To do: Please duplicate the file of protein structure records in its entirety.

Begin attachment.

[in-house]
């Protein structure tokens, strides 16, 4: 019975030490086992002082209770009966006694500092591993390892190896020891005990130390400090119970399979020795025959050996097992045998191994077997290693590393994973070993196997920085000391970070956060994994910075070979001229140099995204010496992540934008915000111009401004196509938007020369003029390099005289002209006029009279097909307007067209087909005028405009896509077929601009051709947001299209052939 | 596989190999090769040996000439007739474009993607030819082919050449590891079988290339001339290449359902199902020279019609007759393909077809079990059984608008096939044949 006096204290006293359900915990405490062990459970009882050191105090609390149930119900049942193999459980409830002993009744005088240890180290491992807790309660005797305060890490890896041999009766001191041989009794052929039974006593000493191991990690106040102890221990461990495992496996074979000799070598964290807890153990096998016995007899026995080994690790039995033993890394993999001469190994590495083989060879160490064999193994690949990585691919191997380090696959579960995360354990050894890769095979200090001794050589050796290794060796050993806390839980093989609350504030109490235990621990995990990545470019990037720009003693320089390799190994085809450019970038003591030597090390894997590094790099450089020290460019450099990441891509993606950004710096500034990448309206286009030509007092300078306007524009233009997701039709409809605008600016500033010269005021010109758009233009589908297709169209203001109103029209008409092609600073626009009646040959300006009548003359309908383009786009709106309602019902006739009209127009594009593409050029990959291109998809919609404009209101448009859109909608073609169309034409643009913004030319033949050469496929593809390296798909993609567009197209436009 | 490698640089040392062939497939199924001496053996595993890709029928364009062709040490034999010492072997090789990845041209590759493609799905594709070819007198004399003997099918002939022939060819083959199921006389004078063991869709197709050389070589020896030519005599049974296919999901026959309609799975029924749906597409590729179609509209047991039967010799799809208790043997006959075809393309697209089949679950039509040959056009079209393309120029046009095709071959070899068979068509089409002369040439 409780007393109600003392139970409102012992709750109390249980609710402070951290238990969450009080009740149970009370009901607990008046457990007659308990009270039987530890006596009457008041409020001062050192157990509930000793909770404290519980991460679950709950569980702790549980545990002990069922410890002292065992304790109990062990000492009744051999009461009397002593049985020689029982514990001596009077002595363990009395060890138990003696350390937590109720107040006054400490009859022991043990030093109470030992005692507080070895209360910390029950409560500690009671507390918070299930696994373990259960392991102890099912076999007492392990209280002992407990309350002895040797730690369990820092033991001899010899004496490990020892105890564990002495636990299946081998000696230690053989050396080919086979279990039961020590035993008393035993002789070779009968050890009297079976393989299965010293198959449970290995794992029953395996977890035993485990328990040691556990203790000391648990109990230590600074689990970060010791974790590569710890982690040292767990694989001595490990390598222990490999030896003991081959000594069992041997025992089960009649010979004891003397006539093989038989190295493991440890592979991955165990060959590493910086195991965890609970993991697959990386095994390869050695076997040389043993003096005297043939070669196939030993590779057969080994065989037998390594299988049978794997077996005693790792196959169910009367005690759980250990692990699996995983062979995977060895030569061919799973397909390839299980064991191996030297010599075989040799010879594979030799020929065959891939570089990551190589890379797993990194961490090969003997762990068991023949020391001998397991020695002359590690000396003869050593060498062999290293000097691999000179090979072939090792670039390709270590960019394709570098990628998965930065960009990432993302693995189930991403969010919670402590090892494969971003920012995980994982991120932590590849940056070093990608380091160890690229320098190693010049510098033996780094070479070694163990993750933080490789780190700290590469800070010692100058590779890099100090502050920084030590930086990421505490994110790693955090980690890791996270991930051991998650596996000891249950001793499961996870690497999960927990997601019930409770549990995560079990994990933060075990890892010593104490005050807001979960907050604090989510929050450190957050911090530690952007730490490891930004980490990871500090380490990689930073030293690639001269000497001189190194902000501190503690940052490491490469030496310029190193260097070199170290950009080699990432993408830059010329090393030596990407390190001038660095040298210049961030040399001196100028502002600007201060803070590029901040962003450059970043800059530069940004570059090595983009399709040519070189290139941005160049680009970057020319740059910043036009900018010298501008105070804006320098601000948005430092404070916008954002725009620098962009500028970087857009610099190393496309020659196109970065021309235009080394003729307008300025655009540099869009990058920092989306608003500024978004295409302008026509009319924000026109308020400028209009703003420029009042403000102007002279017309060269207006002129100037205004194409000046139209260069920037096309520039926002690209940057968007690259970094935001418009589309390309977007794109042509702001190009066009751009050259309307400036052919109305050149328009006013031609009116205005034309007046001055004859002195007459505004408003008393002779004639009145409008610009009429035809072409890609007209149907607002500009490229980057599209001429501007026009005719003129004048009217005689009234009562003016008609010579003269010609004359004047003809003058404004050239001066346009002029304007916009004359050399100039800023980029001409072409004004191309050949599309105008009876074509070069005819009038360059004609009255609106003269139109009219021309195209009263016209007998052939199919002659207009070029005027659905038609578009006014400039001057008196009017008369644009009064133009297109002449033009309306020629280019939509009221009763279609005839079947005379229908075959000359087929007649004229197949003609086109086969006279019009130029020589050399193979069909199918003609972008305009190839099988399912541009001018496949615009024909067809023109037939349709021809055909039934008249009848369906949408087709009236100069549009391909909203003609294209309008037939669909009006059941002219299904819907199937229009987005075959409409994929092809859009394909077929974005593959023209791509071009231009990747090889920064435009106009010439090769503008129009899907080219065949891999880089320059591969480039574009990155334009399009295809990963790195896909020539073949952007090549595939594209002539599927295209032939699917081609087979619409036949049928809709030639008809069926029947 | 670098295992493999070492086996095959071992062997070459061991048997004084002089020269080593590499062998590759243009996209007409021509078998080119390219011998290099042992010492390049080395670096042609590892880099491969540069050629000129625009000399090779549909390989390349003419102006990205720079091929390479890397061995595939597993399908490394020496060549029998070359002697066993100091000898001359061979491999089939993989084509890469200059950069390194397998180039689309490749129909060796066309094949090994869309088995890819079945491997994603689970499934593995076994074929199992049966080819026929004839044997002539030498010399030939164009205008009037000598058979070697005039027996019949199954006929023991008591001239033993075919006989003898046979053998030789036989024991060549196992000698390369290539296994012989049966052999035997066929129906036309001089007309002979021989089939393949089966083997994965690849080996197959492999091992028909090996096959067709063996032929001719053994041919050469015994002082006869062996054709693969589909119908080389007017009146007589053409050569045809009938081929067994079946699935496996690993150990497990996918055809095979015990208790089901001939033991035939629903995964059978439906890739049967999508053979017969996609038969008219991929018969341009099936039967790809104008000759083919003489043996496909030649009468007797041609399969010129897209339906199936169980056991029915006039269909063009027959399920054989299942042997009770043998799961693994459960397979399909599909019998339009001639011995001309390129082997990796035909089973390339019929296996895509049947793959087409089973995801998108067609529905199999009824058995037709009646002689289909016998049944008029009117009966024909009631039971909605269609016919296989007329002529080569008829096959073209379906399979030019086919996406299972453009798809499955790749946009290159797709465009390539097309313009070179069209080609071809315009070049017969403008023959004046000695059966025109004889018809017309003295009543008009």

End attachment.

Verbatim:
[in-house]
């Protein structure tokens, strides 16, 4: 019975030490086992002082209770009966006694500092591993390892190896020891005990130390400090119970399979020795025959050996097992045998191994077997290693590393994973070993196997920085000391970070956060994994910075070979001229140099995204010496992540934008915000111009401004196509938007020369003029390099005289002209006029009279097909307007067209087909005028405009896509077929601009051709947001299209052939 | 596989190999090769040996000439007739474009993607030819082919050449590891079988290339001339290449359902199902020279019609007759393909077809079990059984608008096939044949 006096204290006293359900915990405490062990459970009882050191105090609390149930119900049942193999459980409830002993009744005088240890180290491992807790309660005797305060890490890896041999009766001191041989009794052929039974006593000493191991990690106040102890221990461990495992496996074979000799070598964290807890153990096998016995007899026995080994690790039995033993890394993999001469190994590495083989060879160490064999193994690949990585691919191997380090696959579960995360354990050894890769095979200090001794050589050796290794060796050993806390839980093989609350504030109490235990621990995990990545470019990037720009003693320089390799190994085809450019970038003591030597090390894997590094790099450089020290460019450099990441891509993606950004710096500034990448309206286009030509007092300078306007524009233009997701039709409809605008600016500033010269005021010109758009233009589908297709169209203001109103029209008409092609600073626009009646040959300006009548003359309908383009786009709106309602019902006739009209127009594009593409050029990959291109998809919609404009209101448009859109909608073609169309034409643009913004030319033949050469496929593809390296798909993609567009197209436009 | 490698640089040392062939497939199924001496053996595993890709029928364009062709040490034999010492072997090789990845041209590759493609799905594709070819007198004399003997099918002939022939060819083959199921006389004078063991869709197709050389070589020896030519005599049974296919999901026959309609799975029924749906597409590729179609509209047991039967010799799809208790043997006959075809393309697209089949679950039509040959056009079209393309120029046009095709071959070899068979068509089409002369040439 409780007393109600003392139970409102012992709750109390249980609710402070951290238990969450009080009740149970009370009901607990008046457990007659308990009270039987530890006596009457008041409020001062050192157990509930000793909770404290519980991460679950709950569980702790549980545990002990069922410890002292065992304790109990062990000492009744051999009461009397002593049985020689029982514990001596009077002595363990009395060890138990003696350390937590109720107040006054400490009859022991043990030093109470030992005692507080070895209360910390029950409560500690009671507390918070299930696994373990259960392991102890099912076999007492392990209280002992407990309350002895040797730690369990820092033991001899010899004496490990020892105890564990002495636990299946081998000696230690053989050396080919086979279990039961020590035993008393035993002789070779009968050890009297079976393989299965010293198959449970290995794992029953395996977890035993485990328990040691556990203790000391648990109990230590600074689990970060010791974790590569710890982690040292767990694989001595490990390598222990490999030896003991081959000594069992041997025992089960009649010979004891003397006539093989038989190295493991440890592979991955165990060959590493910086195991965890609970993991697959990386095994390869050695076997040389043993003096005297043939070669196939030993590779057969080994065989037998390594299988049978794997077996005693790792196959169910009367005690759980250990692990699996995983062979995977060895030569061919799973397909390839299980064991191996030297010599075989040799010879594979030799020929065959891939570089990551190589890379797993990194961490090969003997762990068991023949020391001998397991020695002359590690000396003869050593060498062999290293000097691999000179090979072939090792670039390709270590960019394709570098990628998965930065960009990432993302693995189930991403969010919670402590090892494969971003920012995980994982991120932590590849940056070093990608380091160890690229320098190693010049510098033996780094070479070694163990993750933080490789780190700290590469800070010692100058590779890099100090502050920084030590930086990421505490994110790693955090980690890791996270991930051991998650596996000891249950001793499961996870690497999960927990997601019930409770549990995560079990994990933060075990890892010593104490005050807001979960907050604090989510929050450190957050911090530690952007730490490891930004980490990871500090380490990689930073030293690639001269000497001189190194902000501190503690940052490491490469030496310029190193260097070199170290950009080699990432993408830059010329090393030596990407390190001038660095040298210049961030040399001196100028502002600007201060803070590029901040962003450059970043800059530069940004570059090595983009399709040519070189290139941005160049680009970057020319740059910043036009900018010298501008105070804006320098601000948005430092404070916008954002725009620098962009500028970087857009610099190393496309020659196109970065021309235009080394003729307008300025655009540099869009990058920092989306608003500024978004295409302008026509009319924000026109308020400028209009703003420029009042403000102007002279017309060269207006002129100037205004194409000046139209260069920037096309520039926002690209940057968007690259970094935001418009589309390309977007794109042509702001190009066009751009050259309307400036052919109305050149328009006013031609009116205005034309007046001055004859002195007459505004408003008393002779004639009145409008610009009429035809072409890609007209149907607002500009490229980057599209001429501007026009005719003129004048009217005689009234009562003016008609010579003269010609004359004047003809003058404004050239001066346009002029304007916009004359050399100039800023980029001409072409004004191309050949599309105008009876074509070069005819009038360059004609009255609106003269139109009219021309195209009263016209007998052939199919002659207009070029005027659905038609578009006014400039001057008196009017008369644009009064133009297109002449033009309306020629280019939509009221009763279609005839079947005379229908075959000359087929007649004229197949003609086109086969006279019009130029020589050399193979069909199918003609972008305009190839099988399912541009001018496949615009024909067809023109037939349709021809055909039934008249009848369906949408087709009236100069549009391909909203003609294209309008037939669909009006059941002219299904819907199937229009987005075959409409994929092809859009394909077929974005593959023209791509071009231009990747090889920064435009106009010439090769503008129009899907080219065949891999880089320059591969480039574009990155334009399009295809990963790195896909020539073949952007090549595939594209002539599927295209032939699917081609087979619409036949049928809709030639008809069926029947 | 670098295992493999070492086996095959071992062997070459061991048997004084002089020269080593590499062998590759243009996209007409021509078998080119390219011998290099042992010492390049080395670096042609590892880099491969540069050629000129625009000399090779549909390989390349003419102006990205720079091929390479890397061995595939597993399908490394020496060549029998070359002697066993100091000898001359061979491999089939993989084509890469200059950069390194397998180039689309490749129909060796066309094949090994869309088995890819079945491997994603689970499934593995076994074929199992049966080819026929004839044997002539030498010399030939164009205008009037000598058979070697005039027996019949199954006929023991008591001239033993075919006989003898046979053998030789036989024991060549196992000698390369290539296994012989049966052999035997066929129906036309001089007309002979021989089939393949089966083997994965690849080996197959492999091992028909090996096959067709063996032929001719053994041919050469015994002082006869062996054709693969589909119908080389007017009146007589053409050569045809009938081929067994079946699935496996690993150990497990996918055809095979015990208790089901001939033991035939629903995964059978439906890739049967999508053979017969996609038969008219991929018969341009099936039967790809104008000759083919003489043996496909030649009468007797041609399969010129897209339906199936169980056991029915006039269909063009027959399920054989299942042997009770043998799961693994459960397979399909599909019998339009001639011995001309390129082997990796035909089973390339019929296996895509049947793959087409089973995801998108067609529905199999009824058995037709009646002689289909016998049944008029009117009966024909009631039971909605269609016919296989007329002529080569008829096959073209379906399979030019086919996406299972453009798809499955790749946009290159797709465009390539097309313009070179069209080609071809315009070049017969403008023959004046000695059966025109004889018809017309003295009543008009």